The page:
Sunday, March 1, 2009
I suppose it’s official, I’m a runner. It dawned on me when I was having a conversation about running with another runner in the locker room at work. I’m not ashamed of it. It’s just that I had sort of seen myself as a person trying to lose weight and the activities related to that didn’t really take on their own properties. But what can I do, I’m addicted to it. I ran Friday over my lunch break in the rain for goodness sake.
I don’t know about a runner’s high. But there is something going on. Once I’m about 20 or 30 minutes into it, I feel more compelled to keep going than to stop. In fact, reaching the destination or running out of time is kind of a bummer. But after that brief withdraw there is a fantastic sensation. I feel like a million bucks. I guess that qualifies as a runner’s high. Some endorphin related thing.
I especially like doing it in the middle of the day. There’s a nice, restart quality to it. If you’ve ever seen Burn After Reading, George Clooney’s character has a similar compulsion. There’s a lot to dislike about that character, but he is oddly endearing. I feel a kinship with his beardedness too.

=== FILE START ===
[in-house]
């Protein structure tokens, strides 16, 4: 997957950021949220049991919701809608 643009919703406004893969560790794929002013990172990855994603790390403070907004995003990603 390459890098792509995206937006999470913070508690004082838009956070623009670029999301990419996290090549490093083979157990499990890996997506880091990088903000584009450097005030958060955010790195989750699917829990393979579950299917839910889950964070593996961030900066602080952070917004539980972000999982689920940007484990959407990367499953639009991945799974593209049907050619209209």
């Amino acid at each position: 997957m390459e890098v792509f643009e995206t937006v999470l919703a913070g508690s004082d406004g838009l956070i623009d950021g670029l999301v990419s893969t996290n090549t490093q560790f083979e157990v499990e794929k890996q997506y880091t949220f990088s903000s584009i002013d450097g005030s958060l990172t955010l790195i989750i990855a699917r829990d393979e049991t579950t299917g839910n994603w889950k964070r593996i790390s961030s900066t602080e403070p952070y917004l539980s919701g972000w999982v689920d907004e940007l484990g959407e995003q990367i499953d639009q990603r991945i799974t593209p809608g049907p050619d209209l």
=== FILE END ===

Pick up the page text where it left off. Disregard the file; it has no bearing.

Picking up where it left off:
Anyway, I went through a phase of interval running. (Changing pace on a rhythm) and a alternating between intense and moderate days using a heart monitor. Without a race to train for, I’m kind of just enjoying running at a nice pace. I’d call it a trot. Like the rate a horse would clip-clop along. Faster than a jog, not quite all out running. I’d rate paces something like...
There are a lot of useful things you can buy as a runner. You can get by without the heart rate monitor. If you don't plan on getting addicted or live in a warm climate, you might be able to get by without a good hat and gloves. You won't regret lined running shorts, but they're not necessary. The one thing you should definitely invest in is good shoes. For starters, get professionally fitted. If you can find a good runner's store, they will watch you run, make assessments and put you in shoes that will make a big difference.
I'm by no means an expert at this point, but I feel I can offer advice to the aspiring novice. Remember to stretch, stay hydrated and above all be patient. Don't expect to be able to cover 10 miles on the first day. Even if you have some running experience. Your heart and lungs, as well as all the muscles, tendons and ligaments in your body need to be eased into it. Start by going back and forth between walking and jogging. Work at a pace that you can do for 30 minutes to an hour. It's no good to hit the ground at full speed and pack it in after 5-8 minutes.